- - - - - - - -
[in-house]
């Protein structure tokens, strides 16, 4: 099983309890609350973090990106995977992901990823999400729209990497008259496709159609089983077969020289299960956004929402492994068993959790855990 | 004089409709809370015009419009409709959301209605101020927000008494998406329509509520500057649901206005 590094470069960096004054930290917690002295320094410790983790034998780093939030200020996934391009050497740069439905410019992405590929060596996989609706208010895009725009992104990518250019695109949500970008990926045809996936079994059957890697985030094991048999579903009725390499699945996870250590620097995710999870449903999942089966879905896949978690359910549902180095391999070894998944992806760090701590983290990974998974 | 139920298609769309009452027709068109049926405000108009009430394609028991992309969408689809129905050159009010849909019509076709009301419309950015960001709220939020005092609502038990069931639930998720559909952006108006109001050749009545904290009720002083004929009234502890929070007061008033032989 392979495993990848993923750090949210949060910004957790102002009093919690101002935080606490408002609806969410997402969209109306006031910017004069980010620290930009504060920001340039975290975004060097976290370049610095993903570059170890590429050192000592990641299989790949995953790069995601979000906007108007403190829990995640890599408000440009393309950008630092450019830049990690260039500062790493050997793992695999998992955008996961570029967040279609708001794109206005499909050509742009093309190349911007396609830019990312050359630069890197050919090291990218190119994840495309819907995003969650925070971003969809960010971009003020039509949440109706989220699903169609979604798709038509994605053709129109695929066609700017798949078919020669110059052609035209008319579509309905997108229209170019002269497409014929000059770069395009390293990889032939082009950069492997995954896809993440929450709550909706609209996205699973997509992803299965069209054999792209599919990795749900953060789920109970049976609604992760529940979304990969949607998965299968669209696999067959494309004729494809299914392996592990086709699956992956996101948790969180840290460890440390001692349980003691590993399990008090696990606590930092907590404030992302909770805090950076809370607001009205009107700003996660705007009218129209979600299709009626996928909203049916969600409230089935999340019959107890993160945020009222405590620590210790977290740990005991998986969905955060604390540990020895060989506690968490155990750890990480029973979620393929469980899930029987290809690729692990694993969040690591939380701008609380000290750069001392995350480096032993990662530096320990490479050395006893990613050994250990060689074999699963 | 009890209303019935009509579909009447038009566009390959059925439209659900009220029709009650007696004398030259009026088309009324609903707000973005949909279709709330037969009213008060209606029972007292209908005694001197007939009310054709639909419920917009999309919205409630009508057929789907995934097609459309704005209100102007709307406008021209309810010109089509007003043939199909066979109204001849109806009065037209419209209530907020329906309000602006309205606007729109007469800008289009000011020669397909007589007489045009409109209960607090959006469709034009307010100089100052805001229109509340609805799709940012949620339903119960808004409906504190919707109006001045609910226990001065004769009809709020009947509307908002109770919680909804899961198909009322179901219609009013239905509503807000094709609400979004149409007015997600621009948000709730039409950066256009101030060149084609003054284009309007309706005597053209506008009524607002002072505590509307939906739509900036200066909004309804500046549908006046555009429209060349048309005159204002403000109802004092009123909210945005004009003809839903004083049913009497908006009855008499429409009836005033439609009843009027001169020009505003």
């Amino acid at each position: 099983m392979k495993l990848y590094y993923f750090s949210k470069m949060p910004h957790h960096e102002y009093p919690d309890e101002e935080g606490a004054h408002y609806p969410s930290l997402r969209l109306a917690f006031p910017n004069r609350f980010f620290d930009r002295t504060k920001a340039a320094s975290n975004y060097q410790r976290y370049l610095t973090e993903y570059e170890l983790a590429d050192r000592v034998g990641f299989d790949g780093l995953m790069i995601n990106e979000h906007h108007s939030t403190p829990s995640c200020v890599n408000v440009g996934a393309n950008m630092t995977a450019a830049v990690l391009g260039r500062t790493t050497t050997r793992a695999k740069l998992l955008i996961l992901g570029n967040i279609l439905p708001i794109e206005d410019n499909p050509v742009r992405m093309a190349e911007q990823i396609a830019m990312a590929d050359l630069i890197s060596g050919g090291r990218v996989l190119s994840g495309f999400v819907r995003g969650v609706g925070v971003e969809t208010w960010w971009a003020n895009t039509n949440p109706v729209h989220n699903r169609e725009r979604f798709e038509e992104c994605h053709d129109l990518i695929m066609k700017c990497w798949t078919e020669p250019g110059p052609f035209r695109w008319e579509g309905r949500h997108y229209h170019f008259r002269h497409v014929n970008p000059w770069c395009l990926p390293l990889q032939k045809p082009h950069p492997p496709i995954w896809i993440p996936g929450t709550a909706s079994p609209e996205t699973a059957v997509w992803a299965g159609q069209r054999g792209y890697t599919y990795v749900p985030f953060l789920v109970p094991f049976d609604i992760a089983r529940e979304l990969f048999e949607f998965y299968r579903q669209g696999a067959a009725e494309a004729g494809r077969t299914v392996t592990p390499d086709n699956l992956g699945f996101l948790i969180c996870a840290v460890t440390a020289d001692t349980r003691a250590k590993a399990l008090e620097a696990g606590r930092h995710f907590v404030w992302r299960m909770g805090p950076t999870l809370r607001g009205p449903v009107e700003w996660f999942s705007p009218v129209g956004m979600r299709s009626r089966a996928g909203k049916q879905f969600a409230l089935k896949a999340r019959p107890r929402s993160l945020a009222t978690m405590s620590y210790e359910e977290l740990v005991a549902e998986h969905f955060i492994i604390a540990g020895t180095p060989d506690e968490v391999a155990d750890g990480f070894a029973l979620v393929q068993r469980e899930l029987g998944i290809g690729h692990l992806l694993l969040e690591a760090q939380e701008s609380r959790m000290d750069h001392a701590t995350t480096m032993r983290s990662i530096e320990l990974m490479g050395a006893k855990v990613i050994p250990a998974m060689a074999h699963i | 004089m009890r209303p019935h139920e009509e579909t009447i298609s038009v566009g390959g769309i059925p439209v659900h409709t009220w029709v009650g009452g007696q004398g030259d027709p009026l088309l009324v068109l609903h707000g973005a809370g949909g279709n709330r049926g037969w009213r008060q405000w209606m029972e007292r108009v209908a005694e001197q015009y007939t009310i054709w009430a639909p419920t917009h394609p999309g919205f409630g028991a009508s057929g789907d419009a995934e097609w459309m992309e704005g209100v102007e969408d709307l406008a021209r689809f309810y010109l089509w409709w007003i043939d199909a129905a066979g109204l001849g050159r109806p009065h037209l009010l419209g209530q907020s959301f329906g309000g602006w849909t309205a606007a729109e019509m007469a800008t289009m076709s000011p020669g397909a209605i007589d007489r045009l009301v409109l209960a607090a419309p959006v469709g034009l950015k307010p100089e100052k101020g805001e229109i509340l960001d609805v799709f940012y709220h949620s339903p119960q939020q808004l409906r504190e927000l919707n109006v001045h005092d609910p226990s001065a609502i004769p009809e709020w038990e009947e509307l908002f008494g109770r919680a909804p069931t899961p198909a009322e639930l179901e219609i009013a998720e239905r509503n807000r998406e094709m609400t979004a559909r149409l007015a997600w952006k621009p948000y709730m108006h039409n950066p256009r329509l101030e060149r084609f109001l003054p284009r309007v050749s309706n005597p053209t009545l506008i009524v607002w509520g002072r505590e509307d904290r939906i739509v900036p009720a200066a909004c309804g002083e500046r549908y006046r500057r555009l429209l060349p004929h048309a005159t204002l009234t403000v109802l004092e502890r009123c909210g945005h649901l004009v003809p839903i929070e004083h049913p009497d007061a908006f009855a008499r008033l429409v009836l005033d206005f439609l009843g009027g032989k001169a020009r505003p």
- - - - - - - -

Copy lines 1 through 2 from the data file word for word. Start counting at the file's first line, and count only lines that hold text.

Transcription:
[in-house]
């Protein structure tokens, strides 16, 4: 099983309890609350973090990106995977992901990823999400729209990497008259496709159609089983077969020289299960956004929402492994068993959790855990 | 004089409709809370015009419009409709959301209605101020927000008494998406329509509520500057649901206005 590094470069960096004054930290917690002295320094410790983790034998780093939030200020996934391009050497740069439905410019992405590929060596996989609706208010895009725009992104990518250019695109949500970008990926045809996936079994059957890697985030094991048999579903009725390499699945996870250590620097995710999870449903999942089966879905896949978690359910549902180095391999070894998944992806760090701590983290990974998974 | 139920298609769309009452027709068109049926405000108009009430394609028991992309969408689809129905050159009010849909019509076709009301419309950015960001709220939020005092609502038990069931639930998720559909952006108006109001050749009545904290009720002083004929009234502890929070007061008033032989 392979495993990848993923750090949210949060910004957790102002009093919690101002935080606490408002609806969410997402969209109306006031910017004069980010620290930009504060920001340039975290975004060097976290370049610095993903570059170890590429050192000592990641299989790949995953790069995601979000906007108007403190829990995640890599408000440009393309950008630092450019830049990690260039500062790493050997793992695999998992955008996961570029967040279609708001794109206005499909050509742009093309190349911007396609830019990312050359630069890197050919090291990218190119994840495309819907995003969650925070971003969809960010971009003020039509949440109706989220699903169609979604798709038509994605053709129109695929066609700017798949078919020669110059052609035209008319579509309905997108229209170019002269497409014929000059770069395009390293990889032939082009950069492997995954896809993440929450709550909706609209996205699973997509992803299965069209054999792209599919990795749900953060789920109970049976609604992760529940979304990969949607998965299968669209696999067959494309004729494809299914392996592990086709699956992956996101948790969180840290460890440390001692349980003691590993399990008090696990606590930092907590404030992302909770805090950076809370607001009205009107700003996660705007009218129209979600299709009626996928909203049916969600409230089935999340019959107890993160945020009222405590620590210790977290740990005991998986969905955060604390540990020895060989506690968490155990750890990480029973979620393929469980899930029987290809690729692990694993969040690591939380701008609380000290750069001392995350480096032993990662530096320990490479050395006893990613050994250990060689074999699963 | 009890209303019935009509579909009447038009566009390959059925439209659900009220029709009650007696004398030259009026088309009324609903707000973005949909279709709330037969009213008060209606029972007292209908005694001197007939009310054709639909419920917009999309919205409630009508057929789907995934097609459309704005209100102007709307406008021209309810010109089509007003043939199909066979109204001849109806009065037209419209209530907020329906309000602006309205606007729109007469800008289009000011020669397909007589007489045009409109209960607090959006469709034009307010100089100052805001229109509340609805799709940012949620339903119960808004409906504190919707109006001045609910226990001065004769009809709020009947509307908002109770919680909804899961198909009322179901219609009013239905509503807000094709609400979004149409007015997600621009948000709730039409950066256009101030060149084609003054284009309007309706005597053209506008009524607002002072505590509307939906739509900036200066909004309804500046549908006046555009429209060349048309005159204002403000109802004092009123909210945005004009003809839903004083049913009497908006009855008499429409009836005033439609009843009027001169020009505003």